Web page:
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ePlasty: Vol. 15
Hamate Fracture
T. Snoap, MD1, J. Habeck, MD1, and T. Ruiter, DO1,2

1Department of Orthopedic Surgery, Western Michigan University Homer Stryker MD School of Medicine; 2Borgess Medical Center, Kalamazoo, MI

Correspondence: This e-mail address is being protected from spambots. You need JavaScript enabled to view it

Keywords: hamate fracture, carpal fracture, carpus, body of hamate, open reduction internal fixation


A 39-year-old mechanic presented with a 6-week history of activity-related ulnar sided wrist pain in his dominant right hand after punching injury. History, physical examination, and imaging were consistent with a hamate body fracture nonunion. The patient underwent open reduction internal fixation and went on to bony union and restoration of function.


1. How are hamate fractures classified?

2. What is the mechanism of injury of hamate fractures?

3. How are hamate fractures diagnosed?

4. What is the treatment of hamate fractures?


Fractures of the carpal bones with the exclusion of the scaphoid are rare entities, accounting for approximately 1.1% of all fractures.1 Of the carpal bones, the hamate accounts for only 2% of fractures as compared with the scaphoid, which accounts for 70%.2,3 Hamate fractures can be classified broadly on the basis of the Milch classification into fractures of either the hook or the body.

The mechanism of injury to the hamate dictates the fracture type and orientation. Fractures of the hook are commonly seen in golfers, baseball players, and racket sport players. Falls and crush injuries are also common injury mechanisms. In comparison, body fractures of the hamate are more associated with the mechanism of a clenched fist striking a wall.4

Hamate fractures can pose a diagnostic challenge for the treating physician. The rarity of the injury as well as the complex anatomy of the carpal bones can make this diagnosis commonly missed. In the Ebraheim et al5 small case series of coronal body fractures of the hamate, the time from injury to definitive diagnosis ranged from 2 days to 5 weeks, with the average being 10 days. Patients commonly describe pain at the hypothenar eminence that is aggravated via direct palpation or gripping. The hook of the hamate pull test is a dynamic test commonly used to assess for hook fractures. Resisted flexion of the fourth and fifth digits displaces the fracture and causes pain.2 Because of the hamate's intimate location with the ulnar nerve, patients can present with symptoms ranging from paresthesias to weakness. Imaging can assist with diagnosis of these injuries. The overlap of the hook of the hamate on the body can lead to difficulty picking up these fractures on standard hand series radiographs. Often a carpal tunnel view or supinated oblique view can better identify the fracture. Computed tomographic scan can aid in diagnosis and assist in preoperative planning.

The treatment of hamate fractures varies on the basis of displacement and fracture location. For hamate hook fractures that are nondisplaced, short arm cast immobilization can be implemented. Close clinical follow-up is required as the nonunion rate approaches 50%.6 Hook fractures that are displaced, or associated with nerve or tendon irritation, can be excised acutely. Evidence has shown that excision does not adversely affect grip strength or wrist range of motion.7 This option is technically easier than attempting open reduction internal fixation. Hamate body fractures are managed in a slightly different manner compared with hook fractures. Nondisplaced body fractures are treated in a short arm cast for 4 to 6 weeks until radiographic evidence of union. Displaced fractures require an anatomic reduction to prevent abnormal joint mechanics and soft-tissue irritation. In conjunction with performing open reduction and internal fixation with either compression screws or low-profile plates, these injuries may require temporary fixation across the Carpometacarpal joints to aid in stability. In a study of hamate body fractures in the coronal plane, Wharton et al8 reported that using Kirschner wires for displaced fractures often resulted in incomplete or malreduction at follow-up and this correlated to a poor clinical outcome. Rigid fixation is advocated for these fracture patterns but may not always lead to excellent patient outcomes.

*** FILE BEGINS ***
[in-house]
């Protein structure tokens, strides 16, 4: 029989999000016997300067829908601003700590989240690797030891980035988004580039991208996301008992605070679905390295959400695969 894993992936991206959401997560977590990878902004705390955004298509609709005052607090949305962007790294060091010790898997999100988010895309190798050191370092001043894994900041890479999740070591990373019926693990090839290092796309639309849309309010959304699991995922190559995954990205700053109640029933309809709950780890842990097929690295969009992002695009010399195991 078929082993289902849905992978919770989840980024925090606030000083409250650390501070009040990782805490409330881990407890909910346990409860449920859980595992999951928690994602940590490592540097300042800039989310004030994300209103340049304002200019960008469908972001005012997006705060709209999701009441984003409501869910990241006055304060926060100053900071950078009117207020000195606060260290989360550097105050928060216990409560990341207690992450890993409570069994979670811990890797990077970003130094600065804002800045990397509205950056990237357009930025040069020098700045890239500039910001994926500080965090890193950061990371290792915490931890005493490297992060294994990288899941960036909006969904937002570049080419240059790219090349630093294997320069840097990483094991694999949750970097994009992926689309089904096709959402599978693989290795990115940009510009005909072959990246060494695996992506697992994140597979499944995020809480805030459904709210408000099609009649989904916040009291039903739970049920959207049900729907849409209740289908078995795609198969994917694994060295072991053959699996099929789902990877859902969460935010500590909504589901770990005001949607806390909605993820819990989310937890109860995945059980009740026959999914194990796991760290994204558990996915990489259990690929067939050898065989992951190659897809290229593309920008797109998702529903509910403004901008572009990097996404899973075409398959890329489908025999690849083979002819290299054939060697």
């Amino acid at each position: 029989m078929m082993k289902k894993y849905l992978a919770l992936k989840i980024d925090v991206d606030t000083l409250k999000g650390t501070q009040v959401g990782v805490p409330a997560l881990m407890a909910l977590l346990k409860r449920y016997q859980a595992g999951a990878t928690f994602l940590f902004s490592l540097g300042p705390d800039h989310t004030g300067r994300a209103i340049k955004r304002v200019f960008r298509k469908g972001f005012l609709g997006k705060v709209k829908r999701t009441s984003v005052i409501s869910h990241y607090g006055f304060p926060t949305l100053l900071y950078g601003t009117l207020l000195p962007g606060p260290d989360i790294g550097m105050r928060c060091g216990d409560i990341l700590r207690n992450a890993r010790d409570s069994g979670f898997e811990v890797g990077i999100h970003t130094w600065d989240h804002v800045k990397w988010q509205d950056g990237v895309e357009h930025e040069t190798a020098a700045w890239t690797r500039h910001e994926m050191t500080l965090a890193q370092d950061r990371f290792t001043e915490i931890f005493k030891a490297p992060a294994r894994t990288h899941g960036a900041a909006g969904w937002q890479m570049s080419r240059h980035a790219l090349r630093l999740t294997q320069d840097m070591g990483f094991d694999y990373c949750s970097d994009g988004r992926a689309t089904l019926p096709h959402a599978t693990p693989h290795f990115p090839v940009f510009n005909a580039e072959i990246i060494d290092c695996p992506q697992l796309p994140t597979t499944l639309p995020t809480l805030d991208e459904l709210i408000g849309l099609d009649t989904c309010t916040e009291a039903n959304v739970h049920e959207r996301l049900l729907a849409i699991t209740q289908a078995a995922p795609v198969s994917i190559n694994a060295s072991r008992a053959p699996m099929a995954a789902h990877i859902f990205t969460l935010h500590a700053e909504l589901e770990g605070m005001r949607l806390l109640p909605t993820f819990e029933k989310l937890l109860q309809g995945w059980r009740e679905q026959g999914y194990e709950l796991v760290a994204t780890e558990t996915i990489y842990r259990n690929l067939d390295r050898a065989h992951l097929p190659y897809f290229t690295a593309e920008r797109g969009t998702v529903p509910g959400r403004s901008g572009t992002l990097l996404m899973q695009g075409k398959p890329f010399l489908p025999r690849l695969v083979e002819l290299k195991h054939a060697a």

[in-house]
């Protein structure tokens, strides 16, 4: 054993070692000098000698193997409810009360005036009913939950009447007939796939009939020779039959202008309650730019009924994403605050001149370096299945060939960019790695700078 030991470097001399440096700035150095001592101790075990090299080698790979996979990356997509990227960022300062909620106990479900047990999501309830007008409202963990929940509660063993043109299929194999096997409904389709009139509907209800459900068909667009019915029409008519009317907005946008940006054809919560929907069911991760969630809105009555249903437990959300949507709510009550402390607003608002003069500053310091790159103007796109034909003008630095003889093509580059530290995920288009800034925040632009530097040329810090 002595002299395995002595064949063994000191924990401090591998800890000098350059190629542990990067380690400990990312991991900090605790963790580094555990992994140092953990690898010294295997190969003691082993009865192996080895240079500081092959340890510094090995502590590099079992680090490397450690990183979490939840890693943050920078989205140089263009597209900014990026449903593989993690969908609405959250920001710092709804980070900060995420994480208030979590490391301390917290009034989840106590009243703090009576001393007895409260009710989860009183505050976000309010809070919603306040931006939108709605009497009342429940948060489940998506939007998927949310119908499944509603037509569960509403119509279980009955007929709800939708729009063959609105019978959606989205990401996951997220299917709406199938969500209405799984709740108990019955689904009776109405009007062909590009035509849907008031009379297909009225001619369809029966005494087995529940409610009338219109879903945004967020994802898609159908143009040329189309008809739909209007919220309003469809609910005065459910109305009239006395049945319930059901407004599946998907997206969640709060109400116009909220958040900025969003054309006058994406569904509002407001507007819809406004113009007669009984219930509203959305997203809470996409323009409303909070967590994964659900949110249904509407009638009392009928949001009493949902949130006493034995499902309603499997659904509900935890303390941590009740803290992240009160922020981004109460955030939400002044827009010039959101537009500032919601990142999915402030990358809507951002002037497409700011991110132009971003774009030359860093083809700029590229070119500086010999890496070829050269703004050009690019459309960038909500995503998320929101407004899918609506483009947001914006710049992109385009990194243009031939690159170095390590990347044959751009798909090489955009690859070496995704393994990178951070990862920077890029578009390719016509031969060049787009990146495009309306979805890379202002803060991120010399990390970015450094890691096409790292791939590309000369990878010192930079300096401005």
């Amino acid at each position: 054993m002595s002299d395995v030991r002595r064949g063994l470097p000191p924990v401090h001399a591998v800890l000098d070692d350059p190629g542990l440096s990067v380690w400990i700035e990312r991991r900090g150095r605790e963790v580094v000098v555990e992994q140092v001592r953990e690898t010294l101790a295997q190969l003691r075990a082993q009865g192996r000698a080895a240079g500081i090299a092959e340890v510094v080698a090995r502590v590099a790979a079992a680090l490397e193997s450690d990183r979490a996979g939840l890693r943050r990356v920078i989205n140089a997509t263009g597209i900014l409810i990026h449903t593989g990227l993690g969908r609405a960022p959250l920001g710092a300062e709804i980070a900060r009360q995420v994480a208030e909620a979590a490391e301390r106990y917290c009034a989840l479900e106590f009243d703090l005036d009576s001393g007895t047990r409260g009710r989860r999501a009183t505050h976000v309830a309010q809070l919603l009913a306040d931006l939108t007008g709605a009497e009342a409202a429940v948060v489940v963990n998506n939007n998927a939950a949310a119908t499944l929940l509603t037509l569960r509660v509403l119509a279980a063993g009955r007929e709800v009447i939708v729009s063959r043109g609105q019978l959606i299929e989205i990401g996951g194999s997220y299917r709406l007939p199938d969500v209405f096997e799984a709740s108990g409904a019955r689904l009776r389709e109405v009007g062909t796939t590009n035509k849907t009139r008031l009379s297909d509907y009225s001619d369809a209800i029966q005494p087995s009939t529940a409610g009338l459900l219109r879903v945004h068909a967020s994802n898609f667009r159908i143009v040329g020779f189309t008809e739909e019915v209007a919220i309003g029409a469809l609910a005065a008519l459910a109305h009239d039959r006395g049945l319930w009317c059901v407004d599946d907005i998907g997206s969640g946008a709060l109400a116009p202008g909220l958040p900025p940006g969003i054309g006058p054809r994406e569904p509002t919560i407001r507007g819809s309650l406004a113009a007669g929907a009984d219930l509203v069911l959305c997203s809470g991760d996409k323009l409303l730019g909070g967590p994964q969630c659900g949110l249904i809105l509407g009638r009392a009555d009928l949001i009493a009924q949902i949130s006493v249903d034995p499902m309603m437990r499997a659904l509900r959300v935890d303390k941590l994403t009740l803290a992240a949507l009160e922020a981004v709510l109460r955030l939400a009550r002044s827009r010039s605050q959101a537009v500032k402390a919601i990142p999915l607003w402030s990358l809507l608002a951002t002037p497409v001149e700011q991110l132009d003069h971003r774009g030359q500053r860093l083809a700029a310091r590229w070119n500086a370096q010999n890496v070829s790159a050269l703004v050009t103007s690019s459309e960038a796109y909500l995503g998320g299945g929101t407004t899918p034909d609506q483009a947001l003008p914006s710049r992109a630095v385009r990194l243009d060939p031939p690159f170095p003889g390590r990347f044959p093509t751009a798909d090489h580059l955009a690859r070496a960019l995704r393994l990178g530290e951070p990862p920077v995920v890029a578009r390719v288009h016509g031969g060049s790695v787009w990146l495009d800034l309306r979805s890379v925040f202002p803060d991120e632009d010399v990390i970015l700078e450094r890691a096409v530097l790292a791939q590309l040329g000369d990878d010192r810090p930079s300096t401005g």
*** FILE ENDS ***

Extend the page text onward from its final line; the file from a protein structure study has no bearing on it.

In conclusion, hamate fractures are rare entities that can cause significant patient morbidity if not recognized and treated appropriately. Nondisplaced fractures can generally be treated with immobilization and close follow-up. Displaced hook of the hamate fractures can be treated with fragment excision, whereas displaced body fractures generally require open reduction and rigid internal fixation.


1. Larsen CF, Brøndum V, Skov O. Epidemiology of scaphoid fractures in Odense, Denmark. Acta Orthop Scand. 1992;63(2):216-8.

2. Urch EY, Lee SK. Carpal fractures other than scaphoid. Clin Sports Med. 2015;34(1):51-67.

3. Suh N, Ek ET, Wolfe SW. Carpal fractures. J Hand Surg Am. 2014;39(4):785-91; quiz 791.

4. Hirano K, Inoue G. Classification and treatment of hamate fractures. Hand Surg. 2005;10(2/3):151-7.

5. Ebraheim NA, Skie MC, Savolaine ER, Jackson WT. Coronal fracture of the body of the hamate. J Trauma. 1995;38(2):169-74.

6. Carroll RE, Lakin JF. Fracture of the hook of the hamate: acute treatment. J Trauma. 1993;34(6):803-5.

7. Devers BN, Douglas KC, Naik RD, Lee DH, Watson JT, Weikert DR. Outcomes of hook of hamate fracture excision in high-level amateur athletes. J Hand Surg Am. 2013;38(1):72-6.

8. Wharton DM, Casaletto JA, Choa R, Brown DJ. Outcome following coronal fractures of the hamate. J Hand Surg Eur Vol. 2010;35(2):146-9.

Journal ID: ePlasty Volume: 15
ISSN: 1937-5719 E-location ID: ic28
Publisher: Open Science Company, LLC Published: June 4, 2015

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